Cities in the Age of Urban Tech
Hundreds of government officials, leaders of both business and academia, and young entrepreneurs joined the New Cities Foundation 2016 Summit in Montreal last week. Montreal, proven to be an ideal host for the summit, as only one week earlier it earned the “Intelligent Community of the Year” designation, awarded by the Intelligent Communities Forum to the city that best demonstrates a culture of urban innovation that advances the community to benefit its residents and local businesses.
This culture of innovation was the backdrop and set the tone of the two-day New Cities Summit—an event proudly sponsored by Cisco and its Smart+Connected Communities team. The summit explored the intersection of people and technologies, where we take opportunities to create better places to live, work, learn and play, ultimately reshaping the urban landscape. Although the tech industry is a driving force of so-called smart cities, the wonderful discussions throughout the week unequivocally centered on the notion that it cannot just be the introduction or evolution of technology that makes a city smart.
This seems obvious—although surely we in the tech world still are often caught pushing others and ourselves toward a technology-focused definition of what a smart city means. But as discussed at length during the show and beyond, we must give up on positioning technology for the sake of technology. Like myself, Anil Menon also freely admits that technology is an enabler that leads to innovative and unprecedented outcomes. Giving city leaders more tools to run productive operations and reduce capital cost, to offer higher quality services and experiences to its constituents and local business, and allow municipalities to differentiate themselves to compete for the best workforce talent and key investment opportunities.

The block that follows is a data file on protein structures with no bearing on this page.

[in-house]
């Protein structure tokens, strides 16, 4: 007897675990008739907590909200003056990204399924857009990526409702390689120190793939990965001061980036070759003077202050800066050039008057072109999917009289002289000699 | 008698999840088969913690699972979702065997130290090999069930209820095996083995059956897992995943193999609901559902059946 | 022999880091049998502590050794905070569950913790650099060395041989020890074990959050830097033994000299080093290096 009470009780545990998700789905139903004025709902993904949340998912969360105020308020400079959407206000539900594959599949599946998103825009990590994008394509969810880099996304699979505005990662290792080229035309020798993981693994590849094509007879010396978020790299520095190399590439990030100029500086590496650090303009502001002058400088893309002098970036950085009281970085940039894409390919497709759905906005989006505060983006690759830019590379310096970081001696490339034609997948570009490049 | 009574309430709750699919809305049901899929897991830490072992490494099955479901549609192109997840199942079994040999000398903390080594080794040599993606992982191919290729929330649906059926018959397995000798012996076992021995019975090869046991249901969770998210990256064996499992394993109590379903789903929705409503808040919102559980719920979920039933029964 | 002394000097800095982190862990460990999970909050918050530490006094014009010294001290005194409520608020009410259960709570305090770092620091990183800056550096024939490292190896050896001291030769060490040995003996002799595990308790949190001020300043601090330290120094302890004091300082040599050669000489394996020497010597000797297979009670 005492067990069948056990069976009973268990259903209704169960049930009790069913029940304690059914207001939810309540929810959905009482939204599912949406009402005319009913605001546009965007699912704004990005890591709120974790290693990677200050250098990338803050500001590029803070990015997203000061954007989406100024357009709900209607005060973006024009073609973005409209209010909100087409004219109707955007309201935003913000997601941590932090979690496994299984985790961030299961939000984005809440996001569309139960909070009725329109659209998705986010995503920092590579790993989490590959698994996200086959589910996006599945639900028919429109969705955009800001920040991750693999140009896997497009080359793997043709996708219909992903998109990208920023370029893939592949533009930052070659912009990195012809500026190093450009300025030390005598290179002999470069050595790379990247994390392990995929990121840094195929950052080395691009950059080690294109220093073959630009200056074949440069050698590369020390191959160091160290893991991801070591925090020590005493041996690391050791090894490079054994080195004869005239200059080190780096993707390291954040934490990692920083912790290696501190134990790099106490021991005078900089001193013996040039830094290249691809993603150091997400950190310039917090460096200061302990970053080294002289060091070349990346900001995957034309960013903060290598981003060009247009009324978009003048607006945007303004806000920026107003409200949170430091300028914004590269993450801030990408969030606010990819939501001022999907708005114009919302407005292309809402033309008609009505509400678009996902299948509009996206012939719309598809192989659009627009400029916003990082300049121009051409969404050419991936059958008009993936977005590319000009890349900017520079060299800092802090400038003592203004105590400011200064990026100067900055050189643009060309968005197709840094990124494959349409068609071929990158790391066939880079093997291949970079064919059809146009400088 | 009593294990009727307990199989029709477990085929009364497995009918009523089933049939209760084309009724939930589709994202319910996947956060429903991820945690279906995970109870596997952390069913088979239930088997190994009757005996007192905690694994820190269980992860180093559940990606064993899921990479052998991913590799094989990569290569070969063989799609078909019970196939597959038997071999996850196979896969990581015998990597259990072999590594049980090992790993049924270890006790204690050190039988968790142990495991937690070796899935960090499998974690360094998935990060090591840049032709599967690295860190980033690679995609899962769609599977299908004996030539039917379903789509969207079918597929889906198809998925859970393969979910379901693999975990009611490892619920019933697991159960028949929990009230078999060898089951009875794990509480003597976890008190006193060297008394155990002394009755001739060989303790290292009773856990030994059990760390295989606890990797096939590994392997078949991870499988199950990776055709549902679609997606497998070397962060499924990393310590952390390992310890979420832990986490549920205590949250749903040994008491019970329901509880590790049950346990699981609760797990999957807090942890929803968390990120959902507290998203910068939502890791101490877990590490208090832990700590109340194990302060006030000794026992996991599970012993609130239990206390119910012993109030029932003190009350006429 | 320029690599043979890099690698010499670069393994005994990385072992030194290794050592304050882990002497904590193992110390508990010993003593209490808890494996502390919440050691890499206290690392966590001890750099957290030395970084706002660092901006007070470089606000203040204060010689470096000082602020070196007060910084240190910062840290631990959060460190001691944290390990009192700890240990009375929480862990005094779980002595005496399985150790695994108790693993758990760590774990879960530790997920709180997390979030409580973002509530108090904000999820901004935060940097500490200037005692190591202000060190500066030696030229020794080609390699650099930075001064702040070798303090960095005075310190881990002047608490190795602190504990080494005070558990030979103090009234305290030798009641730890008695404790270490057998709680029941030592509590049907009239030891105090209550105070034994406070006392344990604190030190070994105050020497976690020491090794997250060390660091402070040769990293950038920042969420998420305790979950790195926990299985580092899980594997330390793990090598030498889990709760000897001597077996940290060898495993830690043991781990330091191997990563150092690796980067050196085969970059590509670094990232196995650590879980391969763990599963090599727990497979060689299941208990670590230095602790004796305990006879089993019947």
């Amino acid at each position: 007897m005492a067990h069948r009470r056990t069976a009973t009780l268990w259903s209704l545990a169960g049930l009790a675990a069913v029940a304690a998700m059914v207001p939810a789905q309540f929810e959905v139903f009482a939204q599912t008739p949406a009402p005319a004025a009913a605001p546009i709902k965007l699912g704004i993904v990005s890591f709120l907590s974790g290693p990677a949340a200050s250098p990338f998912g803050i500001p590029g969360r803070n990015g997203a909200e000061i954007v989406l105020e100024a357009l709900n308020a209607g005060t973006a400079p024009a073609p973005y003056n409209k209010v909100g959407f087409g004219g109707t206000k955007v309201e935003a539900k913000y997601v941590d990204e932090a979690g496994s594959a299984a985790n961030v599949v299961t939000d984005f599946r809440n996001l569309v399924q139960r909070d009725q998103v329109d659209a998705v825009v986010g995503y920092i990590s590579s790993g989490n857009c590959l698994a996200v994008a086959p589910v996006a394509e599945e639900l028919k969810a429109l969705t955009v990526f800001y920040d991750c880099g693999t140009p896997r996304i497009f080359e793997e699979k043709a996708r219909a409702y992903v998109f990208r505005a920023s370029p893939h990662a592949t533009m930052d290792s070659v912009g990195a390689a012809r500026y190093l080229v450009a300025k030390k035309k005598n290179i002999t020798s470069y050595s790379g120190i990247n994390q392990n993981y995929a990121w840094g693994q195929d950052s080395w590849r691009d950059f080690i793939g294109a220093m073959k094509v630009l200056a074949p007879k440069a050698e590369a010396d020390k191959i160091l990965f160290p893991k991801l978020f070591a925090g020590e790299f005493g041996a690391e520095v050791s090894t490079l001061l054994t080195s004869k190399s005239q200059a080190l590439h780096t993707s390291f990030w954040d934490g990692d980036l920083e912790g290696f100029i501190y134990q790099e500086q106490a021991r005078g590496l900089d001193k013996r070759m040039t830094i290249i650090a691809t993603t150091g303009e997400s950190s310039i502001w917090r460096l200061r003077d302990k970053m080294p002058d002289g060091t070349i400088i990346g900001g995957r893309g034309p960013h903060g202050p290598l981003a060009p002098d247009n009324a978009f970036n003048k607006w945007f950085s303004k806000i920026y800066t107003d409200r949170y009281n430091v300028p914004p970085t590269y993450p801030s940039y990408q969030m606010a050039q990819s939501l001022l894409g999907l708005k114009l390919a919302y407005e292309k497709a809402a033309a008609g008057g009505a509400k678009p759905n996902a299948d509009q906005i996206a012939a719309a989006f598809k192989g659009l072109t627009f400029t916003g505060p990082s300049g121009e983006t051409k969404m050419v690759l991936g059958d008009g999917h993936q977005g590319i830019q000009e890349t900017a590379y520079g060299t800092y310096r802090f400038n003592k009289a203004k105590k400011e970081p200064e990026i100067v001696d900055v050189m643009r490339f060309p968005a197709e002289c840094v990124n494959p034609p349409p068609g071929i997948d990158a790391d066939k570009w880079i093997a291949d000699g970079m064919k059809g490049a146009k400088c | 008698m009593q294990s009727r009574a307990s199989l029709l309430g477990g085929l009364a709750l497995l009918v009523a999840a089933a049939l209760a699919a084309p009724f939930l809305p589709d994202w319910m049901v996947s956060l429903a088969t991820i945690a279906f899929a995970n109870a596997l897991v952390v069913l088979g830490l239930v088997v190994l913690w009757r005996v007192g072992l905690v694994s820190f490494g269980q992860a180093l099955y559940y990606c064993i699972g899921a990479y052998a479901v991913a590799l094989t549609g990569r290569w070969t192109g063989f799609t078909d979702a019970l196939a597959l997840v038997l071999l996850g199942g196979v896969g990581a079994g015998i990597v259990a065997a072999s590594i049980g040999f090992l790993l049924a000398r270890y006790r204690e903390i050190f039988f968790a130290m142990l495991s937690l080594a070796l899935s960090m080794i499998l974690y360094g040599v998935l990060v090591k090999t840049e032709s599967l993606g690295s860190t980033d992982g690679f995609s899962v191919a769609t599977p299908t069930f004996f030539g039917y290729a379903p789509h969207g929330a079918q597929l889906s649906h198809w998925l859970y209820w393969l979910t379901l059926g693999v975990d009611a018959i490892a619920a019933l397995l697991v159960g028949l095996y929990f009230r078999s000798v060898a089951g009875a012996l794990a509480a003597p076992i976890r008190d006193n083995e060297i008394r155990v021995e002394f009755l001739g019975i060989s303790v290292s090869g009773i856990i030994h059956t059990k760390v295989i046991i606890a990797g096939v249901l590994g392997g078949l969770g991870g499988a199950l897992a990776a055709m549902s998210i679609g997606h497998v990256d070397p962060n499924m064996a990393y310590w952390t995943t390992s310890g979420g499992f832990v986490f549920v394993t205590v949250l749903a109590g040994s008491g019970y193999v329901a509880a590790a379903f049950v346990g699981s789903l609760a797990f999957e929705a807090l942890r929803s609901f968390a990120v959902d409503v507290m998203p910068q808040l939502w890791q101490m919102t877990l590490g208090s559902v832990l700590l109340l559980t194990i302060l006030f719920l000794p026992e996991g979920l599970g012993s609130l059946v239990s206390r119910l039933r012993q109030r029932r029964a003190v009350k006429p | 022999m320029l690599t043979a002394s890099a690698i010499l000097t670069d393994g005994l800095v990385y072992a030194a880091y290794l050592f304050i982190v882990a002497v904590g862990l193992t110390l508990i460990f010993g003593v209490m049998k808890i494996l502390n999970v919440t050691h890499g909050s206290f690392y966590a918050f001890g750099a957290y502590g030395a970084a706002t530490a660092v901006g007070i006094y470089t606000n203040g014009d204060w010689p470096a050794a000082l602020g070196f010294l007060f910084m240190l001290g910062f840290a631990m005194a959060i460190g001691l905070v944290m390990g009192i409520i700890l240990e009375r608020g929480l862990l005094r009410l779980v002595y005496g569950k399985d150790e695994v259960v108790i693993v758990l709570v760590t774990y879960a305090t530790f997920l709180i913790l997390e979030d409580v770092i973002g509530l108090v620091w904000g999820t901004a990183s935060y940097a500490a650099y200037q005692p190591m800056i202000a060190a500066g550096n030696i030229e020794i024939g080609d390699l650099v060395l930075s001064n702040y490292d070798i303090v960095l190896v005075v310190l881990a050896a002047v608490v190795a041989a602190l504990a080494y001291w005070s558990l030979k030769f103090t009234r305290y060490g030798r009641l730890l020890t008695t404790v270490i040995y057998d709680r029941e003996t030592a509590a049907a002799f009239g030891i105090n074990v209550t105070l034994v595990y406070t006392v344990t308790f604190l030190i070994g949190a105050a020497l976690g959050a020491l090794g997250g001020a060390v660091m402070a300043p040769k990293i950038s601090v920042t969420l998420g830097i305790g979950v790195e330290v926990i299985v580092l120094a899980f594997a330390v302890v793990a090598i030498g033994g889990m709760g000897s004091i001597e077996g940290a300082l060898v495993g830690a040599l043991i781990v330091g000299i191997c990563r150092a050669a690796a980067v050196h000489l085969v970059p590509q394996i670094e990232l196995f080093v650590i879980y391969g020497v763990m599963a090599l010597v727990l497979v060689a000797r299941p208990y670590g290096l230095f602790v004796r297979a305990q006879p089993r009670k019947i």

In the face of growing political, environmental, and economic challenges, cities cling to what inspires their unique identities. Yet in our increasingly complex world of endless digital connections, cities also seek to redefine themselves. Those defined as a smart city understand that we’re at a key phase of urban evolution that requiring that city leaders take advantage of digital capabilities and innovative culture shifts to address rising challenges and opportunities alike. Still, we cannot forget the human element. The discourse at New Cities Summit referred to this as cities that thrive with Urban Tech. People first, technology later; yet, an unyielding and relentless focus on creating efficiency, opportunity, value, and new experiences.
During the summit, I had the pleasure to participate in a panel discussion with some amazing thought leaders and visionaries: the CTO of the City of Washington DC and the Chief Innovation Officer for San Francisco Transit Authority. The topic of our debate was the role of open data in the public domain. We touched on the technical requirements and challenges of sharing and securing data sets—agreeing that where there is a will, there is a way, and technology hurdles can be overcome.
The barrier I’d like to address is a question of culture. Open data requires open government, a willingness to expose data sets and invite the public to actively participate in conversation for how to put this data to good use. Governments and city leaders cannot be afraid of over-exposure, it’s ultimately inevitable for processes to be inefficient and become obsolete. It takes courage to invite the public into the conversation and collectively look for ways to create new value and opportunities for your community. The question for public leaders, however, remains. How much data do I expose and what is it that I want to achieve? One must then justify the cost of cleaning (not necessarily surprising, but not all data is valuable data), preparing, curating, and presenting data. And address where the data might securely reside. I do submit that it’s more common to not know the real value of open data until collaborative exchanges take place (like organized hackathons and partnership opportunities with universities) and out-of-the-box thinking becomes the new norm. And as we on the panel agreed, the answers to these poignant questions will remain open-ended for the foreseeable future.
The New Cities Foundation put forth an inspiring message during last week’s summit—If you want to go fast, go alone. If you want to go far, go together. It cannot be denied that the application of innovative technologies is propelling our communities towards productivity, environmental sustainability, and economic prosperity. But when cities work together with the private sector, entrepreneurs, academia, and the public at large, amazing things can happen and true innovation will take place.